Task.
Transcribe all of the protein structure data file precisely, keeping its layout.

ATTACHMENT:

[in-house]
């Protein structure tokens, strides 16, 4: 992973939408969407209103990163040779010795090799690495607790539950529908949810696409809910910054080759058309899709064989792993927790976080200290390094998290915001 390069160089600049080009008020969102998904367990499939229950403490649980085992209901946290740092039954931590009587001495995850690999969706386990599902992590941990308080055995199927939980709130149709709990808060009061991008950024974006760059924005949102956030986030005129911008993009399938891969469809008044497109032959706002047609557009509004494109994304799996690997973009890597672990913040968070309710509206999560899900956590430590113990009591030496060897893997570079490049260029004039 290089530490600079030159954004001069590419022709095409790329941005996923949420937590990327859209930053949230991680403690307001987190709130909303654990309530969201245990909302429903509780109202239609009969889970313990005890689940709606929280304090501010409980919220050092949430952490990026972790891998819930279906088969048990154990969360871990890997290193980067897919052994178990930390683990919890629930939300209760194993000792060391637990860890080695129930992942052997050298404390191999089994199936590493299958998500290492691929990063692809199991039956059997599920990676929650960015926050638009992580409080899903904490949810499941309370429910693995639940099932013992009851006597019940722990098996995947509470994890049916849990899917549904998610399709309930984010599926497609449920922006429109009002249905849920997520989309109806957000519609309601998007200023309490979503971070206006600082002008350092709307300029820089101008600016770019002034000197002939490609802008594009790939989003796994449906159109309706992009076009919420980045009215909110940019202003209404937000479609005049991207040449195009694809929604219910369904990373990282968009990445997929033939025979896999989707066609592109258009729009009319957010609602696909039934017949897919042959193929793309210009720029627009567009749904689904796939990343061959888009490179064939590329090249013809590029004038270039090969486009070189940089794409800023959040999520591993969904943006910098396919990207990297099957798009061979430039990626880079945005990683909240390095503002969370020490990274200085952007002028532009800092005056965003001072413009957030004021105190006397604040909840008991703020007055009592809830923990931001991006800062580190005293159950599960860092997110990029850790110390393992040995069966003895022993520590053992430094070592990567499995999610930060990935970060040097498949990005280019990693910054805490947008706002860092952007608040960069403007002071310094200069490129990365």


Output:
[in-house]
């Protein structure tokens, strides 16, 4: 992973939408969407209103990163040779010795090799690495607790539950529908949810696409809910910054080759058309899709064989792993927790976080200290390094998290915001 390069160089600049080009008020969102998904367990499939229950403490649980085992209901946290740092039954931590009587001495995850690999969706386990599902992590941990308080055995199927939980709130149709709990808060009061991008950024974006760059924005949102956030986030005129911008993009399938891969469809008044497109032959706002047609557009509004494109994304799996690997973009890597672990913040968070309710509206999560899900956590430590113990009591030496060897893997570079490049260029004039 290089530490600079030159954004001069590419022709095409790329941005996923949420937590990327859209930053949230991680403690307001987190709130909303654990309530969201245990909302429903509780109202239609009969889970313990005890689940709606929280304090501010409980919220050092949430952490990026972790891998819930279906088969048990154990969360871990890997290193980067897919052994178990930390683990919890629930939300209760194993000792060391637990860890080695129930992942052997050298404390191999089994199936590493299958998500290492691929990063692809199991039956059997599920990676929650960015926050638009992580409080899903904490949810499941309370429910693995639940099932013992009851006597019940722990098996995947509470994890049916849990899917549904998610399709309930984010599926497609449920922006429109009002249905849920997520989309109806957000519609309601998007200023309490979503971070206006600082002008350092709307300029820089101008600016770019002034000197002939490609802008594009790939989003796994449906159109309706992009076009919420980045009215909110940019202003209404937000479609005049991207040449195009694809929604219910369904990373990282968009990445997929033939025979896999989707066609592109258009729009009319957010609602696909039934017949897919042959193929793309210009720029627009567009749904689904796939990343061959888009490179064939590329090249013809590029004038270039090969486009070189940089794409800023959040999520591993969904943006910098396919990207990297099957798009061979430039990626880079945005990683909240390095503002969370020490990274200085952007002028532009800092005056965003001072413009957030004021105190006397604040909840008991703020007055009592809830923990931001991006800062580190005293159950599960860092997110990029850790110390393992040995069966003895022993520590053992430094070592990567499995999610930060990935970060040097498949990005280019990693910054805490947008706002860092952007608040960069403007002071310094200069490129990365």